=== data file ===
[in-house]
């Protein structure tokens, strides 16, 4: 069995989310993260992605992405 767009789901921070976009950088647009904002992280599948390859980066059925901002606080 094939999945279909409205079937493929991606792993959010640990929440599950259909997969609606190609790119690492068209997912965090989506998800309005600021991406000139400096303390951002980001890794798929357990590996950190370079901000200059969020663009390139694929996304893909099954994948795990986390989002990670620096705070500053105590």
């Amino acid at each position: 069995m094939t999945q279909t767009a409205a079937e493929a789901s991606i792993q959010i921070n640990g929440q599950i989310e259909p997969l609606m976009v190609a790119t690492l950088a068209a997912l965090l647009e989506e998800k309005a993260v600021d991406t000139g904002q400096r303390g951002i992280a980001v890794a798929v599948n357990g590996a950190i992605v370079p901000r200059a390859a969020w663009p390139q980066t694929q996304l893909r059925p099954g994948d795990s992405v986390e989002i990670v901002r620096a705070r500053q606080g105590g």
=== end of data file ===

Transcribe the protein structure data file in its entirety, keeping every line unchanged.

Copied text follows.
[in-house]
């Protein structure tokens, strides 16, 4: 069995989310993260992605992405 767009789901921070976009950088647009904002992280599948390859980066059925901002606080 094939999945279909409205079937493929991606792993959010640990929440599950259909997969609606190609790119690492068209997912965090989506998800309005600021991406000139400096303390951002980001890794798929357990590996950190370079901000200059969020663009390139694929996304893909099954994948795990986390989002990670620096705070500053105590």
């Amino acid at each position: 069995m094939t999945q279909t767009a409205a079937e493929a789901s991606i792993q959010i921070n640990g929440q599950i989310e259909p997969l609606m976009v190609a790119t690492l950088a068209a997912l965090l647009e989506e998800k309005a993260v600021d991406t000139g904002q400096r303390g951002i992280a980001v890794a798929v599948n357990g590996a950190i992605v370079p901000r200059a390859a969020w663009p390139q980066t694929q996304l893909r059925p099954g994948d795990s992405v986390e989002i990670v901002r620096a705070r500053q606080g105590g």